Some Japanese friends took pity on me not being able to see the latest Studio Ghibli film The Borrowers Arrietty (借りぐらしのアリエッティ/ Karigurashi no Arietti, Hiromasa Yonebayashi, 2010) at the cinema yet by sending me the film tie-in book Karigurashi no Arietti: Roman Arubamu (2010). It is just jam-packed with information about the making of the film – which is, of course, an adaptation of Mary Norton’s classic children’s novel series The Borrowers.
The first few chapters are a kind of storyboard of the film using full colour stills. The opening sequence reminds me of the opening sequences of My Neighbour Totoro and Spirited Away, with a young child (in this case a 12-year-old sickly boy called Sho) being driven from the city into the countryside. Like other Ghibli films, the natural world is an important part of the story and setting.
This is followed by an overview of the cast of characters. There are the “tiny people” who live under the floorboards of the house in which Sho’s mother grew up. Red-haired Arietty is the spunky 14-year-old main protagonist. Other “tiny people” include her father Pod, her mother Homily, and a young boy called Spiller. Sho has been brought to this house to recuperate from an illness by his great-aunt Sadako. Rounding off the cast of central characters is Sadako’s housekeeper Haru. Also among the “supporting cast” are a fat cat – who we have seen before in Ghibli films like Whisper of the Heart – and a crow. And of course, it wouldn’t be a Japanese anime without some reference to bugs – the book delightfully gives supporting cast status to some crickets, a ladybug, a cockroach, a pill-bug, and some ants.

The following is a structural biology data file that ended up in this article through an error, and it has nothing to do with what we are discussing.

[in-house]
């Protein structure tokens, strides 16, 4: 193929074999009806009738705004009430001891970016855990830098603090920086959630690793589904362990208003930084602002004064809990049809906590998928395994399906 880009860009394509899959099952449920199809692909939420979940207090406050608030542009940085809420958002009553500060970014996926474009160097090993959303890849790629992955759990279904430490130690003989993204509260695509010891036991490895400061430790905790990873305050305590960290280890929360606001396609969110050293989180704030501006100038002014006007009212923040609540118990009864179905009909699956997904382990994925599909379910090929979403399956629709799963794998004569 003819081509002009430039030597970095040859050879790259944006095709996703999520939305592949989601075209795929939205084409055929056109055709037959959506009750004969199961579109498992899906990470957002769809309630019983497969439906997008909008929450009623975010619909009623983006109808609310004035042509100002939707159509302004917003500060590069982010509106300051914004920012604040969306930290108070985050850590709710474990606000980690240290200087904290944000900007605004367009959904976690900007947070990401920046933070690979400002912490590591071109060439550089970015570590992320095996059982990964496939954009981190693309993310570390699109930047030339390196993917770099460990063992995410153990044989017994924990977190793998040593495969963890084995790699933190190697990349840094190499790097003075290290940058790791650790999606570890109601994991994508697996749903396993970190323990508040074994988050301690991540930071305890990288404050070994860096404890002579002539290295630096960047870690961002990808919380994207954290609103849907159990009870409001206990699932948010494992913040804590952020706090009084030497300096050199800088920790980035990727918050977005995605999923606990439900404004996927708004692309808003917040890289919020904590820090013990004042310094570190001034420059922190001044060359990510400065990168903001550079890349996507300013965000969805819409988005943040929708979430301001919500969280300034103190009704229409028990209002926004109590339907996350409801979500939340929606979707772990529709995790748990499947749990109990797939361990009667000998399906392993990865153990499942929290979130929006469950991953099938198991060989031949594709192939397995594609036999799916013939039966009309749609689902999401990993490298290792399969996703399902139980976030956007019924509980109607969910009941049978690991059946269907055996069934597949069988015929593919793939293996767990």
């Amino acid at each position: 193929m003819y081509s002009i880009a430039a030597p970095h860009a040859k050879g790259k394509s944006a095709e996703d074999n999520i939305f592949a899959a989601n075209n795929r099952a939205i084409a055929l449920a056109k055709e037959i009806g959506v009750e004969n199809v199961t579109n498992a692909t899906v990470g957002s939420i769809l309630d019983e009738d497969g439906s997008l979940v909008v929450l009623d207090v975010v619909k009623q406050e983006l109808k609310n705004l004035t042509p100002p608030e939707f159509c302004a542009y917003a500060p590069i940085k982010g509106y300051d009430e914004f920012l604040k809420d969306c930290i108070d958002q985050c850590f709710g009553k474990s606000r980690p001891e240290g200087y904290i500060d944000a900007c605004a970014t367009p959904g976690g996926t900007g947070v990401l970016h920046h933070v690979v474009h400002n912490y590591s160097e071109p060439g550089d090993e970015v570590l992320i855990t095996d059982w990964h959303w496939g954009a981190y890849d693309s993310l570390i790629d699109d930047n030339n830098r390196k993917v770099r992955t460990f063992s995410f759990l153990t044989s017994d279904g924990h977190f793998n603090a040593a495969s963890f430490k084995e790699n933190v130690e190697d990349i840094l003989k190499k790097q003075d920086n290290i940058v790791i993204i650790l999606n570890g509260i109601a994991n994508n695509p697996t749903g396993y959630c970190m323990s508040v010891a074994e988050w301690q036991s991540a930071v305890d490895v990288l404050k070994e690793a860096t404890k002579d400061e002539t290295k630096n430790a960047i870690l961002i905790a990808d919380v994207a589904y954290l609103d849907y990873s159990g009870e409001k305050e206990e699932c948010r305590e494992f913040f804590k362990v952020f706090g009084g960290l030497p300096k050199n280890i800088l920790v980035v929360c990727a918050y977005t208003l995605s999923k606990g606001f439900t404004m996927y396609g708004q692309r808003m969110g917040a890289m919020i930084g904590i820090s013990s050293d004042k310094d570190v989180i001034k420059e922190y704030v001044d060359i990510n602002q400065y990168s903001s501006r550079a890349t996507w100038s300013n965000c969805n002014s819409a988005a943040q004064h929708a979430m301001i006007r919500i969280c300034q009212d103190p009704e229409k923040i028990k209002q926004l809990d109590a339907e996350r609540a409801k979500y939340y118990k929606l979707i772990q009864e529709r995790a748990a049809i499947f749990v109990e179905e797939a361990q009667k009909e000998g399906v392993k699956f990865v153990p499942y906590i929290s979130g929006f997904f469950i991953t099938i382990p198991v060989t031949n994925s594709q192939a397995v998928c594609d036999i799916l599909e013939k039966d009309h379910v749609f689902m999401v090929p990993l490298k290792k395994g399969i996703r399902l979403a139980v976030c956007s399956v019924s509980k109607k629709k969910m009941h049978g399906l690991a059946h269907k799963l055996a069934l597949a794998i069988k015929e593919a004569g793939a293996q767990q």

The book also gives in-depth profiles to the voice actors, the director, the producer, and other behind-the-scenes staff. Yonebayashi ((米林 宏昌, b. 1973) is the youngest person to helm a Ghibli film. He has been working at Ghibli for over a decade doing inbetweening on films from Princess Mononoke to My Neighbours the Yamadas and doing key animation on recent films like Tales from Earthsea and Ponyo.
The story behind the woman who performs the theme song is quite fascinating. Cécile Corbel is a celtic harpist and singer from Brittany, the westernmost region of France. She apparently sent a fan letter to the studio with a CD of her music and they liked what they heard and invited her to collaborate on the music for this film. It may have also helped that she has long ginger hair, just like Arietty.
The book is full of wonderful little extras to delight fans – like maps of the house and surrounding gardens, artists’ sketches done during production, samples from the original storyboards – and my favourite: a photograph of a 30 kg replica of the dollhouse in the film that apparently went on tour with the promotional roadshow of the film. Sitting at the desk in the study of the dollhouse is a miniature bearded figure of Hayao Miyazaki. Too funny!
© Catherine Munroe Hotes 2010
The book can be purchased for a reasonable price via cdjapan:
|This blog entry is a part of the Japanese Film Blogathon 2010|